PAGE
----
The Department of Aging and Disability Services (DADS) awarded a $15,500 grant to the Aging and Disability Resource Center of the Capital Area to provide emergency and urgent respite services to family caregivers.

The grant will fund a project that is multifaceted and designed to provide caregivers with limited access to services, urgent or emergency respite in rural and urban areas. The project will serve Bastrop, Blanco, Caldwell, Fayette, Hays, Lee, Travis and Williamson counties. It will target the isolated, multi-cultural, non-English speaking informal, unpaid caregivers caring for individuals of any age with any disability or condition requiring care.

The resource center is developing an outreach plan and working with DADS on program implementation.

Funds are through the 2015 Lifespan Respite Care Program Grant from the Administration for Community Living to support building sustainable community-based respite care services in Texas.

CAPCOG conducts additional criminal justice grant workshop

Wednesday, February 18, 2015

The Capital Area Council of Governments will hold a third and final mandatory criminal justice grant writing workshop from 1:30-4:30 p.m. Thursday, Feb. 19, 2015 in the CAPCOG Pecan Room.

Workshop topics will focus on submitting applications for four Office of the Governor’s Criminal Justice Division grants – General Victim Assistance, Violent Crimes Against Women, General Juvenile Justice, and Justice Assistance. Attendees will be instructed on how to write grant applications and how applications will be scored. Changes to the Regional Strategic Criminal Justice Plan also will be discussed.

This is the final opportunity for entities to attend a writing workshop for the grants. If an organization plans to apply for any of the criminal justice grants, its attendance to one of the grant writing workshops is mandatory. If an organization did not attend a workshop and submits a grant application, the application will be deemed ineligible by the Office of Governor's Criminal Justice Division. If an organization already attended a previous workshop but still has questions or needs additional assistance, it can attend this last workshop.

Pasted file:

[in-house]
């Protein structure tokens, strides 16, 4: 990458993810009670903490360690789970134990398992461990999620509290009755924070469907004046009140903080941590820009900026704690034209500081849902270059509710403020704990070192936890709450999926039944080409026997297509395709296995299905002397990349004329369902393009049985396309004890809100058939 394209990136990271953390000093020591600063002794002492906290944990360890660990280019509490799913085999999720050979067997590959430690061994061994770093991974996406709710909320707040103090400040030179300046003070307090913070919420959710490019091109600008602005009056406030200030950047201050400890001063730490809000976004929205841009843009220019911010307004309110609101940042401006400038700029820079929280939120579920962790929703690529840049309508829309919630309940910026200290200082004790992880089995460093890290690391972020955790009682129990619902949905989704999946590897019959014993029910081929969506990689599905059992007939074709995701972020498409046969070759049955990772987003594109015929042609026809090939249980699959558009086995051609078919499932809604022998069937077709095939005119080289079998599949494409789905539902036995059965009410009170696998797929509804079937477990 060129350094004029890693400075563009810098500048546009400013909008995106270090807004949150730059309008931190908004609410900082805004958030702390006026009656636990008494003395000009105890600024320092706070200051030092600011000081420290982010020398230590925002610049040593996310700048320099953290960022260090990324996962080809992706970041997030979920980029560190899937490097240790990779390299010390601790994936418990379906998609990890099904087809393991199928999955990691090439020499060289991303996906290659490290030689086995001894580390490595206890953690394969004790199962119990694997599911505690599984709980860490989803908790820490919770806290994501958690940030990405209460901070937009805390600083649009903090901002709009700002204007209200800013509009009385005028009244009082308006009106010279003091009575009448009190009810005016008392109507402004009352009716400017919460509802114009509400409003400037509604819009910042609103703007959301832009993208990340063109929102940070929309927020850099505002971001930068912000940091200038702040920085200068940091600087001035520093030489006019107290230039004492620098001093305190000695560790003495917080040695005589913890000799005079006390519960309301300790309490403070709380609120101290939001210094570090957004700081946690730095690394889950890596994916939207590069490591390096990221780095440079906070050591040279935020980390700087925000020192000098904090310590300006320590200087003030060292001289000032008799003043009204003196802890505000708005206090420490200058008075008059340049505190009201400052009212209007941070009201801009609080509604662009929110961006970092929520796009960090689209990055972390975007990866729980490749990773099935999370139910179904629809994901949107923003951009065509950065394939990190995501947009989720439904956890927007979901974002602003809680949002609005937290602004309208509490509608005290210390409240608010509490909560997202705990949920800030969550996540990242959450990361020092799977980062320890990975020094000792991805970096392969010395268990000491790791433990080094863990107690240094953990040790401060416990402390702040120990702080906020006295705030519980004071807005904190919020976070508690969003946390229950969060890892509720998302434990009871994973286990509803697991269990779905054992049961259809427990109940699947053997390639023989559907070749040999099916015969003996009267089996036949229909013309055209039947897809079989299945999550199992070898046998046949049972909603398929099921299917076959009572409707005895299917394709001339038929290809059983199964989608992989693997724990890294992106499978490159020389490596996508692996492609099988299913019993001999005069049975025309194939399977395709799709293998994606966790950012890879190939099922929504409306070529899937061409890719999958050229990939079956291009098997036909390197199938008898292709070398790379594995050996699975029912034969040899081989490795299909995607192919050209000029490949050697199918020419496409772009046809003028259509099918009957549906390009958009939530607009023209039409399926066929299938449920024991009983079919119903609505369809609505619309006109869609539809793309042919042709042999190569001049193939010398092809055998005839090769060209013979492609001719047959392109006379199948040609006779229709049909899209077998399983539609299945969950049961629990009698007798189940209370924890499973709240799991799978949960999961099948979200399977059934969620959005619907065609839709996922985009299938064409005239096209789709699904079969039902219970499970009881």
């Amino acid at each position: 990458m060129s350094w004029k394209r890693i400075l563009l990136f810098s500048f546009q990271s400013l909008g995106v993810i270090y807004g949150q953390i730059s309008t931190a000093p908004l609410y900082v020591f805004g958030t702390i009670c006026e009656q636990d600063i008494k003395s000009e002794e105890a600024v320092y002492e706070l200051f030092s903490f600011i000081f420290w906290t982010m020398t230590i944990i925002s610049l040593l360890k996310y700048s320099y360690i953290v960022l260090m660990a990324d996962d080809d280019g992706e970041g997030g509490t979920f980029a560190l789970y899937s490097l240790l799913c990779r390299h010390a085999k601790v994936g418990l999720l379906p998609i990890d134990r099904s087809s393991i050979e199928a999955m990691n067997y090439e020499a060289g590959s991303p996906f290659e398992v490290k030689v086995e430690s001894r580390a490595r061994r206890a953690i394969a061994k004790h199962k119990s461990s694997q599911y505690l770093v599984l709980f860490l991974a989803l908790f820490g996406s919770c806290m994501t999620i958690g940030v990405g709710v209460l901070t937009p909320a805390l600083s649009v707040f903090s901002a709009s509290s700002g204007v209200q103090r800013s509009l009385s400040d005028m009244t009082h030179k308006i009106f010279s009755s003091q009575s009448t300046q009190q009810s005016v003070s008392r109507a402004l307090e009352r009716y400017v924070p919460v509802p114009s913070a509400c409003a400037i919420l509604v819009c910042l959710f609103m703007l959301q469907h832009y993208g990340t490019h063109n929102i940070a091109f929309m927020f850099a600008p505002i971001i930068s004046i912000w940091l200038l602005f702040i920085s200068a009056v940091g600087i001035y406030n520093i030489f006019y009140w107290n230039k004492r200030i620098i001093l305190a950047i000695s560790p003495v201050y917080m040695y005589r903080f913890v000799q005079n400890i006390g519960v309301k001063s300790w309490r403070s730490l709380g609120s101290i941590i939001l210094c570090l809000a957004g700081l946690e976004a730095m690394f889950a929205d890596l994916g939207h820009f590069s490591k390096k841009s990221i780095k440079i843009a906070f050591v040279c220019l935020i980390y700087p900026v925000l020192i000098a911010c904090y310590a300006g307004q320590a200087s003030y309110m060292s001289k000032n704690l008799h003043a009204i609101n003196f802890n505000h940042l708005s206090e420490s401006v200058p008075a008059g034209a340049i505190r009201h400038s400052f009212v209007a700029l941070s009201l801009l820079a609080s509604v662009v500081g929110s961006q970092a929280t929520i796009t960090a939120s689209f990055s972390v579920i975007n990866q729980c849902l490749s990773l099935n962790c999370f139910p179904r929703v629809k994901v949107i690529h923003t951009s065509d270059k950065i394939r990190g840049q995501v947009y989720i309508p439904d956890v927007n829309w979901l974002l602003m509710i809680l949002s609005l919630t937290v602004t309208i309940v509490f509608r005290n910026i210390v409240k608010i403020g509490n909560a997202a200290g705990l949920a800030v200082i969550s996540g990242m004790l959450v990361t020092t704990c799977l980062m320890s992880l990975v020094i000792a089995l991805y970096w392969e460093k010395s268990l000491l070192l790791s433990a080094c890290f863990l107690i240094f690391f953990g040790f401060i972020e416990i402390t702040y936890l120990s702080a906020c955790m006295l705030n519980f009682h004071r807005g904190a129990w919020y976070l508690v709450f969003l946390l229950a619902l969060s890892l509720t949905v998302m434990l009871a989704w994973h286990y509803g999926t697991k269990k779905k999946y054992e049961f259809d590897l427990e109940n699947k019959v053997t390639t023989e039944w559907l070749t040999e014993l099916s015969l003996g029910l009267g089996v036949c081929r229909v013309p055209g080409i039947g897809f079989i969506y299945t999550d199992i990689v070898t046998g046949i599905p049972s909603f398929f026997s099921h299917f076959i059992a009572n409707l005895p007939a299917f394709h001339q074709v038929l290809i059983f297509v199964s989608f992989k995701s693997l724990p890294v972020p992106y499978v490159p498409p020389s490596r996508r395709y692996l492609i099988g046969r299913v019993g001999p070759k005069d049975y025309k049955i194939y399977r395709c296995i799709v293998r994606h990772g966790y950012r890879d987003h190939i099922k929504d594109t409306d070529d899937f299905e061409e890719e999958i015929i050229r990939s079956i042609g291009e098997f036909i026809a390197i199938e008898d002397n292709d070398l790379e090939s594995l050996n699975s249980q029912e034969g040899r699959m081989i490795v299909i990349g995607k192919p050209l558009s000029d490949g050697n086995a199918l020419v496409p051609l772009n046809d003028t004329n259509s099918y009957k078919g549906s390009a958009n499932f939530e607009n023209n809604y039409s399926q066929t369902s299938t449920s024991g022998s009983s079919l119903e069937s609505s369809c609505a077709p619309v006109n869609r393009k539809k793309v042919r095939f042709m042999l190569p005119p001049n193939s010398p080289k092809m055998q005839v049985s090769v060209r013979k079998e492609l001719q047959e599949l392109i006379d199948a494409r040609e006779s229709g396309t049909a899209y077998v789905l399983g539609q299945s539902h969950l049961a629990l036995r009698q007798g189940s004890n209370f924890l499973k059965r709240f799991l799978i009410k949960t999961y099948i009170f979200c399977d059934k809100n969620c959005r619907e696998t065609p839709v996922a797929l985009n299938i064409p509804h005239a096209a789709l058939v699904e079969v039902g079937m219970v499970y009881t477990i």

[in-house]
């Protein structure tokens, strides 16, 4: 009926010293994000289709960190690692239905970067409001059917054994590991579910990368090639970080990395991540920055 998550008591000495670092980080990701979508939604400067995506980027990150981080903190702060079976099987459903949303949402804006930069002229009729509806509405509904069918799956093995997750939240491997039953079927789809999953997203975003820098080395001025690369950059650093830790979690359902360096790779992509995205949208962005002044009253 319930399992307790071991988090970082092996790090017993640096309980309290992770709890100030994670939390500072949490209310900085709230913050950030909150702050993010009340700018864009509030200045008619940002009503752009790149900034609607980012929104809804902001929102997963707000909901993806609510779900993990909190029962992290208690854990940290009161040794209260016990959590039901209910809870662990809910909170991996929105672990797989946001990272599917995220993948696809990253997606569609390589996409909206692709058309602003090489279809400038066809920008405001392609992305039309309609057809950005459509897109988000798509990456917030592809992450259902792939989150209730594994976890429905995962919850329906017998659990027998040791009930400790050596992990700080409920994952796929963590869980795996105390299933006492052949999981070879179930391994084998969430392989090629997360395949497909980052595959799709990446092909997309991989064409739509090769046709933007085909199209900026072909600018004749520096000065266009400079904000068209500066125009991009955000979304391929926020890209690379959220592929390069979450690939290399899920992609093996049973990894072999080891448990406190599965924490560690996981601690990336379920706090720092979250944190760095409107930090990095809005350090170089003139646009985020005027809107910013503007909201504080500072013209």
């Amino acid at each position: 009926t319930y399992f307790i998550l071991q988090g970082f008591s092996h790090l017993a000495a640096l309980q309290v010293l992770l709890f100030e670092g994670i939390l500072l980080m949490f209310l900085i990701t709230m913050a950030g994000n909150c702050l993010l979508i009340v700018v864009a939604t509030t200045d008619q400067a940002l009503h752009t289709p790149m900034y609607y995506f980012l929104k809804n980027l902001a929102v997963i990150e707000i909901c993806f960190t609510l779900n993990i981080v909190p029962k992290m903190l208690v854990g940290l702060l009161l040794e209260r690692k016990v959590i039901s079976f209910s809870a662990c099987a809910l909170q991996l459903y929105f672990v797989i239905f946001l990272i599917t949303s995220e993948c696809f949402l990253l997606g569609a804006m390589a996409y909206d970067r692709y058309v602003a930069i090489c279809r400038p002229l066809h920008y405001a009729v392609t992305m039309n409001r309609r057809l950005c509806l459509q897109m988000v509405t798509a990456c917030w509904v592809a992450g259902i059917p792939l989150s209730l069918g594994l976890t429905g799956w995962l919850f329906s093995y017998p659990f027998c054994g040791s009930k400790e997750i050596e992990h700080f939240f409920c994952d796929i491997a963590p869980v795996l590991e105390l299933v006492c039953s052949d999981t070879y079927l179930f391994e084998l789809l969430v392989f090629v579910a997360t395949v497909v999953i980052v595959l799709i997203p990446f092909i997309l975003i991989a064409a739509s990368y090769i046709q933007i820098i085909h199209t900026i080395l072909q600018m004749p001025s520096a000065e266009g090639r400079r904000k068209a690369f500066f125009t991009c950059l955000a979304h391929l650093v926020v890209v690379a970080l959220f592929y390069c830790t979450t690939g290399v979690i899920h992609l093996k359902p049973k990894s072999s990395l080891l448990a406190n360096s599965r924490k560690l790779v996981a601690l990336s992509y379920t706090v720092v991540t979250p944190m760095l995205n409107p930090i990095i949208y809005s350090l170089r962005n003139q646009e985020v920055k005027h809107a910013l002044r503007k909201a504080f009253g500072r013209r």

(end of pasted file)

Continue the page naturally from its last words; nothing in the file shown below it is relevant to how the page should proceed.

Seating is limited to 50 people.

CAPCOG is located at 6800 Burleson Road, Building 310, Suite 165, Austin, Texas 78744-2306.

> RSVP for the workshop or inquire about questions with Kate Barrett or Ken May.
> Read the Regional Strategic Criminal Justice Plan.
> Discover CAPCOG’s Criminal Justice Program.

Saving on Household Hazardous Waste Collections

Friday, February 13, 2015

Costs of conducting household hazardous waste collection (HHWC) events increase with greater participation and more materials collected for disposal. A rising price-tag can cause entities conducting the events to go over budget, but Blanco County used its already available resources, recycling and reuse techniques, and partnerships to keep its 2014 HHWC event under budget.

“It is just very hard to budget for these events, because you just never know what attendance to expect,” said Blanco County Commissioner Paul Granberg.

Blanco County HHWC event budgets are based on historical participation and cost data, but resident participation can double between events. A hundred vehicles one year could be 200 the next which results in more materials for disposal causing a greater cost, Granberg said. Often government entities don’t want to turn people away, because HHWC events offer a proper way of disposing of hazardous materials, which helps prevent illegal dumping.

The county’s Oct. 25, 2014 HHWC event experienced 125 vehicles dropping off 6 tons materials.

To curb costs, Blanco County road and bridge staff and volunteers sorted materials that could be redirected for either recycling or reusing purposes. Paint for instance was one of several materials placed in a reusable area before being disposed by the contractor.

People brought a lot of usable latex paint, Granberg said. Some gallon-paint containers weren’t even opened or only half of the paint was used.

After being set aside, attending residents could take any of the reusable materials they wanted. The remainder of the good paint and the non-usable paint was given to the contractor for recycling or disposal once the collection event finished.

With items like scrap metal, oil and batteries, the county used its already established recycling program to sell the items. Computer parts were also separated from the disposal pile and given to Goodwill, which recycles the electronics.